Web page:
So far, we've only looked at uni-directional bike lanes on either side of the street - of the kind Toronto has installed so far. In other Canadian cities, however, there are many bi-directional bike lanes, such as these on Cannon Street in Hamilton:

Bi-directional lanes may not be ideal for Dundas Street East, with its relatively short blocks. But since it would only need one buffer zone, it does allow some breathing room in the space of the roadway, such as this example:

There might be a need for additional intersection treatments, including potentially turn restrictions and dedicated bike signals with bi-directional bike lanes. But it does show that separated bike lanes are at least theoretically possible within the current width of Dundas Street East.

I'll save the issue of improving the sharrows on Dundas west of Broadview for another post - a tricky but worthwhile project. But for now...

What do you think? 
Are painted buffers fine for part of the route?
Should there be separated lanes the entire length of Dundas? Uni-directional or bi-directional?
Take out the parking?

Let us know in the comments, or by sending us an email or coming out to an upcoming meeting.

3 comments:

  1. Great post! I ride Dundas all the time, and not as a commute to work. It's the route i take to get to my kids rock climbing gym and piano lessons, and if i'm heading to the Beaches or to Leslieville. It's my most used lane!

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  2. Oh man this is a scary article if any of the proposed changes other than simply increasing the buffered paint are seriously considered. Physically protected lanes on that stretch of Dundas is overkill and the wrong call. I have biked that stretch every single day summer and winter for ten years and have rarely ever encountered issues with motorists that would warrant such extreme measures. The downsides are significant: first, for residents it will make parking so much more challenging. We want the residents to be on-board not pissed off. Second it adds hazard for cyclists in terms of inter cycle collisions. There are a huge diversity of cyclist levels that use those lanes from families to roadies to working cyclists to commuters. That means passing. Right now it's easy to pass with the more advanced or quicker cyclists riding on the outside (car side) of the bike lane for the brief passing period and then merging right back in. Adding physical separation makes this infinitely more tricky and could leave passing cyclists stranded outside the protected lane for longer than necessary.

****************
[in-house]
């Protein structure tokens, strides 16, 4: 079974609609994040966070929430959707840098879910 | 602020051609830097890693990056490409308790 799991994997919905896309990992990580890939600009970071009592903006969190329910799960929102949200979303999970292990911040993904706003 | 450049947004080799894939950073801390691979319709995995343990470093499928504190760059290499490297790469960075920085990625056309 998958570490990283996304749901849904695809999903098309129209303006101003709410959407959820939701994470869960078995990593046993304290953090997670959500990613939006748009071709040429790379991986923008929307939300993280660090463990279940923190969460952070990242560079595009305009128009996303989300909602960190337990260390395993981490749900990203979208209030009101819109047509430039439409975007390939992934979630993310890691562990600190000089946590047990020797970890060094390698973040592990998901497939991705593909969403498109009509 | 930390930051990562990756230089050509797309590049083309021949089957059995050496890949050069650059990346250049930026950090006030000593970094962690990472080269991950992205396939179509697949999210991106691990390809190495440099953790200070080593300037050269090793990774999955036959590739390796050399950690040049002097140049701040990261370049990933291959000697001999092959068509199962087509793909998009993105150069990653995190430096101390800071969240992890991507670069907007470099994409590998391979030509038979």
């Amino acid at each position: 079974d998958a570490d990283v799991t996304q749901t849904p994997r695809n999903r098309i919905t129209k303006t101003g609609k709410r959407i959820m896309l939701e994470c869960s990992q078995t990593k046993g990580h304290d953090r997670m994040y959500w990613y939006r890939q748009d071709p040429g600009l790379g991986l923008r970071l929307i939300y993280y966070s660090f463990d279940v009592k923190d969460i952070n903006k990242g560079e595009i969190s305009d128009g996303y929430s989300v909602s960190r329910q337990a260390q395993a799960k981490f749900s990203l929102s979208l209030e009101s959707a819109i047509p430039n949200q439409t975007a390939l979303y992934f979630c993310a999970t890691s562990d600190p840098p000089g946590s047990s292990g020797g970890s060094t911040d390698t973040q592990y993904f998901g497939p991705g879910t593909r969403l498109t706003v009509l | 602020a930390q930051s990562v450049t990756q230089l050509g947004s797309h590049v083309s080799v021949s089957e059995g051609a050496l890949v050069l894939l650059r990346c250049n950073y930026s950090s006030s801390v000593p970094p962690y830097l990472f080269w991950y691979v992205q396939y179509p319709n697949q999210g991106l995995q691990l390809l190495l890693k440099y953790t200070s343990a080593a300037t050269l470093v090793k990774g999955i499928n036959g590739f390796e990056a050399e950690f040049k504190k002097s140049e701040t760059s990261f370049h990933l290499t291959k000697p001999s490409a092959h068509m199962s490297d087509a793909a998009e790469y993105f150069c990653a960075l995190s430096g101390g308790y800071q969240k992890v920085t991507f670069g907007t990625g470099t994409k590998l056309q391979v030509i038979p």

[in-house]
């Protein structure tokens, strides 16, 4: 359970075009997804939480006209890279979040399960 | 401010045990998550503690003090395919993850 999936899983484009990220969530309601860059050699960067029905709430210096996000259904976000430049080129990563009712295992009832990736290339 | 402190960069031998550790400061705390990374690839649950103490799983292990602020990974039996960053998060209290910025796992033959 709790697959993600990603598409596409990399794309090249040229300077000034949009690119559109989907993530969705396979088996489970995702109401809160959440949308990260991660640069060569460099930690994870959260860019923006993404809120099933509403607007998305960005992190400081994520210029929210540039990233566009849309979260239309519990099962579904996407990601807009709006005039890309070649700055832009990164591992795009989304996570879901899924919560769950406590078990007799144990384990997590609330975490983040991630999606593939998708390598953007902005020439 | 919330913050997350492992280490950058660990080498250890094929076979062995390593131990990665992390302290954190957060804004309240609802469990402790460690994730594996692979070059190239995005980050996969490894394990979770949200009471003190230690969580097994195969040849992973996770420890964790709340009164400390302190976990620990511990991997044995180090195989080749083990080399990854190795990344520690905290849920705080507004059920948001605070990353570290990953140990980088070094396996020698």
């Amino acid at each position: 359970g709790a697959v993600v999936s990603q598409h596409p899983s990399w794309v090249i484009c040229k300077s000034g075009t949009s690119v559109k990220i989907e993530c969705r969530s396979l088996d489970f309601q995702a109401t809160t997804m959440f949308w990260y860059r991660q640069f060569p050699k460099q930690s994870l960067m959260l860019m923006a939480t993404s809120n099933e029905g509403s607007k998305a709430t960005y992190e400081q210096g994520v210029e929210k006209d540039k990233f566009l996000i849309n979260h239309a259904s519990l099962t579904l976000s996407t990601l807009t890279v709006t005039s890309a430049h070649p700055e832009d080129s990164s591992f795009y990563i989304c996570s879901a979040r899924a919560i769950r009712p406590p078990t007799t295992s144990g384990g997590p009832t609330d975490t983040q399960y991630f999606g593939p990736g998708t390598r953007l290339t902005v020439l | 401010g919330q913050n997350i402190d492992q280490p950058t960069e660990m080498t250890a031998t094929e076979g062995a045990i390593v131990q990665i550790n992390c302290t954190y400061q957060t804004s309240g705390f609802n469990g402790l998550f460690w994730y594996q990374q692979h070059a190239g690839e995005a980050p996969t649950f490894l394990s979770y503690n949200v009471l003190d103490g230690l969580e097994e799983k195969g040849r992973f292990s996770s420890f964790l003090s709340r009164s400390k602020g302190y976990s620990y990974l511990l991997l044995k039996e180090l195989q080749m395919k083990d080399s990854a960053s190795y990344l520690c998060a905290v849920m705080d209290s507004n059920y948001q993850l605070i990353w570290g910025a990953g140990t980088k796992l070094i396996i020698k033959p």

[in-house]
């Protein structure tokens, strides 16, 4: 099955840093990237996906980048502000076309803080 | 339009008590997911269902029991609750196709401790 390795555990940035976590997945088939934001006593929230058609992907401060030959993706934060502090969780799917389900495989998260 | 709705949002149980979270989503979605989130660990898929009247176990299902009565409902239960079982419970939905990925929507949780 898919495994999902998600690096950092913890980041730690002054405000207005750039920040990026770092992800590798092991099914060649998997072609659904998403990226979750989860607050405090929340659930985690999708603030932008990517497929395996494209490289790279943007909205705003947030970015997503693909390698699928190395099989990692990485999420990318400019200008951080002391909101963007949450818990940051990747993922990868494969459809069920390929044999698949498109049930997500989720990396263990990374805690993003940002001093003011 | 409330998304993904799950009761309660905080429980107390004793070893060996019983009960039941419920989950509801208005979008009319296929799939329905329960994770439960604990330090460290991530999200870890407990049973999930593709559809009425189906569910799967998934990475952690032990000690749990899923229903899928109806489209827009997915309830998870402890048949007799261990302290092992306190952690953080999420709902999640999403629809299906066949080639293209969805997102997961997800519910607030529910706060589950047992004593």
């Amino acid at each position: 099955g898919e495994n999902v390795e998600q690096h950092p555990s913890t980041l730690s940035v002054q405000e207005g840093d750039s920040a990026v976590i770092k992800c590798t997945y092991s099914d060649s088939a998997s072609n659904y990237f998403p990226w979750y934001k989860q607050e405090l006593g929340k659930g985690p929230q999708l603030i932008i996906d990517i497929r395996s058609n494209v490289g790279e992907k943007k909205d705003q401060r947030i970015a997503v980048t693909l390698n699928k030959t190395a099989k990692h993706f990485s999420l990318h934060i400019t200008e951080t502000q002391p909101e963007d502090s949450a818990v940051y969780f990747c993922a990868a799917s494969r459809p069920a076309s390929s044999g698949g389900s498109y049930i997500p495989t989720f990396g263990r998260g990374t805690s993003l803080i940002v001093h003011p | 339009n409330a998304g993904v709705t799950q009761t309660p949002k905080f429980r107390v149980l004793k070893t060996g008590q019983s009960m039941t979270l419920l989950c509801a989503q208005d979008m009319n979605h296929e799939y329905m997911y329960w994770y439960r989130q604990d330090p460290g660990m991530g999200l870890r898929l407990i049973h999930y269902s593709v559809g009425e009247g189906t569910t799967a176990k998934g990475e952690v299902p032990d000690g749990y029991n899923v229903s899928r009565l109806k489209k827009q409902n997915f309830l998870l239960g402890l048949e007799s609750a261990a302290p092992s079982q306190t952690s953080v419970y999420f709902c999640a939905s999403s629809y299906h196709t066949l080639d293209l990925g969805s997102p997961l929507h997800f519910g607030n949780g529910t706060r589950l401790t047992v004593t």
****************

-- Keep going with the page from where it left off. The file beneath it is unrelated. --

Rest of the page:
And PLEASE never ever suggest buffering bike lanes with a line of parked cars (as is implemented on Bloor West)! This is the worst idea ever for a very simple reason: passengers are 300% more likely to open their doors without looking than drivers. Couple that with being trapped between the cars and the curb and your chance of serious injury due to dooring soars to seriously scary levels. Don't "protect" bikes with cars. Protect bikes FROM cars.

    Leave Dundas as it is. The best thing you can do for the Dundas East bike lanes are:

    1. Repave the roadway and eliminate rough patches like at Rhodes.
    2. Reprioritize snow and leaf removal so the bike lanes remain usable year round
    3. Sequence the lights for a "green wave" at around 25kph westbound in the AM and eastbound in the PM.
    4. Sure, repaint the lines and buffer them but leave them where they are.

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  3. +TomAuger
    Good points and a nicely formed arguments.
    Missing is the idea of '8-80 Streets'.
    I agree with the point about the diversity of cyclists and how current City of Toronto separation designs make passing difficult.
    But to include kids in that diversity - so that kids can get to school via an 8-80 designed Dundas Bike Lanes - perhaps we need to remove parking and make really wide separated Bike Lanes?
    The trade off is - with children-safe separated lanes (and enough room to pass inside of those lanes), people who are currently driving their kids to school - and then continuing from there driving into work in the core - can then make the lifestyle switch to No-Car. So bike with their (younger) children to school and then continue on to work by bike.